History of Polyolefins: The World's Most Widely Used Polymers - Chemists and Chemistry 7 (Hardback)
  • History of Polyolefins: The World's Most Widely Used Polymers - Chemists and Chemistry 7 (Hardback)
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History of Polyolefins: The World's Most Widely Used Polymers - Chemists and Chemistry 7 (Hardback)

(editor), (editor)
£179.99
Hardback 336 Pages / Published: 30/11/1985
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The word Polyethylene was probably first pronounced in a lecture which M. P. E. Berthelot delivered on April ,27, 1863 to the Chemical Society in Paris, reporting on the "polymerization" of various simple organic compounds (1). Much later this work appeared twice in the literature before the classical ICI breakthrough in the 1930's which is so colorfully described in Ballard's lecture. Once it came up at the end of the last century when H. von Pechmann obtained "a white flocculant material" from the decomposition of diazomethane which, one year later, was termed to be "polymethylene" - (CH ) - from E. Bamberger 2 and F. Tschiemer (1). At that time the investigators were disappointed about this product because it was not what they had expected to find in their experiments. As a result any further work was discontinued. The second time that the word polyethylene appeared in the literature to describe a "white solid powder" was in 1930 when C. S. Marvel and M. E. P. Friedericks (2) attempted to prepare alkylated As compounds in which all five valencies were covalently bonded to five monovalent-aTkyl groups. They reacted Tetra-ethyl-arsenium bromide with butyllithium and expected to get tetra ethyl butyl arsenium. Instead they obtained LiBr + AsEt3 + gaseous products. Delicate and somewhat time-consuming analysis gave a surprising result: ethane and C 's were there in the 4 expected quantities but ethylene was missing - or almost missing - in the gas mixture.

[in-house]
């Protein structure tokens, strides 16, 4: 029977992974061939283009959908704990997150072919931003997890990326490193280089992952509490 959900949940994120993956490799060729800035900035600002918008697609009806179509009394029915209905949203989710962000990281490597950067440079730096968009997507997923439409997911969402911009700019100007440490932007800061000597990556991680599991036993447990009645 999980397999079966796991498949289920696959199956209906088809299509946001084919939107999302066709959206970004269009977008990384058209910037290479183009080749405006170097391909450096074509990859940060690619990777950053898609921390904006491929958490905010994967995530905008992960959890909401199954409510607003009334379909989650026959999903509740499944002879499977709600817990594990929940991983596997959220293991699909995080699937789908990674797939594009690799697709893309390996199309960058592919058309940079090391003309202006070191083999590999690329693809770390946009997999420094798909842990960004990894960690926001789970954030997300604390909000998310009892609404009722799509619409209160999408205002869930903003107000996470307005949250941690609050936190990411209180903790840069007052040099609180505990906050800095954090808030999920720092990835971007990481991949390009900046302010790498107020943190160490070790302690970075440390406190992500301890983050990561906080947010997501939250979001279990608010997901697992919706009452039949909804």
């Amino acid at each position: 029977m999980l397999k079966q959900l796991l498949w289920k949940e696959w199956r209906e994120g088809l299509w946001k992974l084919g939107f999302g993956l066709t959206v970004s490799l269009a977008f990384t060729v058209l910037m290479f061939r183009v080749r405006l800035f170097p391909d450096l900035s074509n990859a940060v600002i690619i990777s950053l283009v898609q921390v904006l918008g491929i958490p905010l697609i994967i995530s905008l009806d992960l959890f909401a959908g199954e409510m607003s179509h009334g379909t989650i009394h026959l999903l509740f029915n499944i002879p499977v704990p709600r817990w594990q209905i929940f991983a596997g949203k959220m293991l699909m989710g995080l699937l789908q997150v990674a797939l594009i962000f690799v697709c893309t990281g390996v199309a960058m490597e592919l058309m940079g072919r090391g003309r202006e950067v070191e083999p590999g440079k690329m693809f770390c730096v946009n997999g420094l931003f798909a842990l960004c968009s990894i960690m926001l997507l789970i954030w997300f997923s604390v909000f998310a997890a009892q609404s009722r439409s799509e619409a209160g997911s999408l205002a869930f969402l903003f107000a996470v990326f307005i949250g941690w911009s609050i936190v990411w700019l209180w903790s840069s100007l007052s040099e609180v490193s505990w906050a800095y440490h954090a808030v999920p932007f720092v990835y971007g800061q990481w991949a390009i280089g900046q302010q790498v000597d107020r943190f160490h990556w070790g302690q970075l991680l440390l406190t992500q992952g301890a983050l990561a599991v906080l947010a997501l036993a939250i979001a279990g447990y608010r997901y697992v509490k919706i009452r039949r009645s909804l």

Publisher: Springer
ISBN: 9789027721280
Number of pages: 336
Weight: 1480 g
Dimensions: 235 x 155 x 20 mm
Edition: 1986 ed.


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